The Extroverts Guide to Self-Isolation

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Steve, Giggle’s founder, creative director and well-known extrovert, has now been self-isolating for 3 weeks after catching Coronavirus. He shares his self-isolation top tips for extrovert survival below:

“Extroverts are interested in engaging with their environment, and they feed off the responses of the people and events around them. They enjoy pushing limits and seeing what the world can do. Extroverted personality types lean toward taking the initiative and relying on the world around them for validation” 16 Personalities

I’m an extrovert.

Self-isolation is my idea of hell. The eternal dichotomy of extroverts (IMO) is how much we like to share ourselves with the world, yet are afraid of spending too much time in that self-same company. I started feeling unwell with CV19 on the 10th of March and isolated myself for 14 days until my symptoms went away and then wham, lockdown! More isolation!

The next 2-3 months could well be a boom time for the introverts, whilst us extroverts have to find ways to function in this new, alien landscape! So, in true extrovert style, I thought I would broadcast my ideas to the world, even though the world hasn’t asked for them!

First things first – are you an extrovert?

If you don’t already know from the way you engage with social situations, then it is relatively easy to find out. There are a plethora of personality tests out there, my personal favourite is 16 Personalties. In 50 simple questions, you get a wide spectrum analysis of your personality type. My extrovert score is 96%. When I discovered this my only thought was “Where did I lose that 4% and what can I do to get a full 100% mark”. Classic extrovert!

Extroverts put a huge amount of importance on engaging with people around them, I have built a business around the idea. Being with others can be so important that we find it difficult to be alone. Boredom comes easily and we resort to adding excitement to our lives rather than letting life wash over us. We love to be the centre of attention, at any cost.

Warning signs that your extrovert nature is beginning to affect you can manifest themselves in many ways. For me, it always starts with frustration at the little things: I might start shouting at inanimate objects for example. But this can escalate quickly into being stressed, anxious or even depressed. I rarely let it get that far, I go out, network, interact and generally engage with the world. But what can the extrovert do when that opportunity has been completely removed?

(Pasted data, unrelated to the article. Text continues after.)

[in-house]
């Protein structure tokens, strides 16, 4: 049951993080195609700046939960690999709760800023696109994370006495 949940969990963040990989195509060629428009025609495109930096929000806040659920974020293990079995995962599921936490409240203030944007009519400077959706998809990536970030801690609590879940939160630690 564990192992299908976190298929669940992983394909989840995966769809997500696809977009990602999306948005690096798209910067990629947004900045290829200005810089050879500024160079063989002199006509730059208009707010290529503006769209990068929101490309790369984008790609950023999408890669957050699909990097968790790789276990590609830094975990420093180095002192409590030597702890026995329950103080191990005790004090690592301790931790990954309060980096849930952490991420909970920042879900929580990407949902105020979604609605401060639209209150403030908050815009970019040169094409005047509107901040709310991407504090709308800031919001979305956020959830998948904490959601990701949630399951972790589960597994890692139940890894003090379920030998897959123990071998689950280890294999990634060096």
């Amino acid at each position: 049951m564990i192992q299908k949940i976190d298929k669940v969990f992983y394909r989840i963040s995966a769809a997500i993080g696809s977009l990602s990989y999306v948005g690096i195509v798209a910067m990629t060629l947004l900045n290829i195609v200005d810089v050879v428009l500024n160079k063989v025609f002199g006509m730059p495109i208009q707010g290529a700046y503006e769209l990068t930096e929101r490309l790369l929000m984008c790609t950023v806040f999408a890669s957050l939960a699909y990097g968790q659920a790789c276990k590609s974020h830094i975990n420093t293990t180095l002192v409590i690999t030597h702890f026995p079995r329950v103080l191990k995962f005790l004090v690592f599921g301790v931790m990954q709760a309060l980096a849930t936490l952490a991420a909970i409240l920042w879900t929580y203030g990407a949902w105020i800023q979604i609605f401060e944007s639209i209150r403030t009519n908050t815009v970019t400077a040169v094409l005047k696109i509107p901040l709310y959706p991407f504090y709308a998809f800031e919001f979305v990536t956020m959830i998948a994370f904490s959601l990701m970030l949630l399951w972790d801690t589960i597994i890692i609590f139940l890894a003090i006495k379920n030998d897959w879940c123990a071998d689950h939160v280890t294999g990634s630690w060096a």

Working from home

As a writer I actually work from home a lot but, unlike my many introvert writing friends, I don’t turn off distractions, I have everything switched on! Music, Slack, WhatsApp, Messenger and iMessage are all there, keeping me connected to a web of people. I surround myself with noise so I can’t hear the silence. In this busy environment, I work in short sprints, focused on one thing for a short period of time then hop to the next. I feel busy, I feel connected and engaged.

Video calls are great – I love them, always have. For the extrovert a conf call can literally put you front and centre, you are on TV. Try not to let the fact it looks like you are the star of your own TV show overwhelm the fact that you should probably be shutting up and listening! If you are in the presence of an extrovert on a call then a gentle reminder that there is a mute button they can use and, in the worst cases, switching off the video can tone down their need to perform.

Keep busy, have fun.

Extroverts like to be busy, so we have busy social lives. If you live with your family, you are going to be very tiring very quickly if they have to fulfil all of your social needs. You need to seek alternatives. I normally do improv, take pictures, paint and cycle and as a result, I watch a lot of content about those things: Online classes, tip videos and technique. But with improv, it is possible to join online classes through companies like Bristol Long Form or the Bristol Improv Theatre. They are holding regular drop-ins via Twitch and Zoom.

Being so busy I tend to lose contact with friends. I don’t mean to but I just get a bit blinkered and don’t invest the right amount of time in my friendships. So now is a great time to reach out to old friends and people you may have lost contact with and check-in. You have a shared experience and they will appreciate that you thought of them. It could be the start of something new, again.

Netflix has also just launched Netflix Party, a great way to interact with friends in isolation by watching films and tv shows together. It has a message system built in so you can all slag off the crap writing at the same time! Now that feels like great fun to me!

Keeping healthy 

I know we are all allowed out once a day but again that is basically on your own so where can you go to get that all-important interaction. Zwift, Peloton and other social-based fitness apps are amazing! They allow you to keep fit whilst interacting with real people who enjoy the same things as you do. Zwift also works for runners these days so there is really no excuse.  

Finally, learn from the introverts

Look, introverts are really amazing. We can learn a lot from their calm considered approach to life. Maybe try slowing things down a bit, maybe give yourself time to read that stack of books you bought from Amazon on recommendations but simply don’t have time to read. The one big gift this pandemic has given those of us who are healthy is time…don’t waste it. You will grow as a person and maybe lower that extrovert score a bit, I’m told it can make you more manageable in the long run! 



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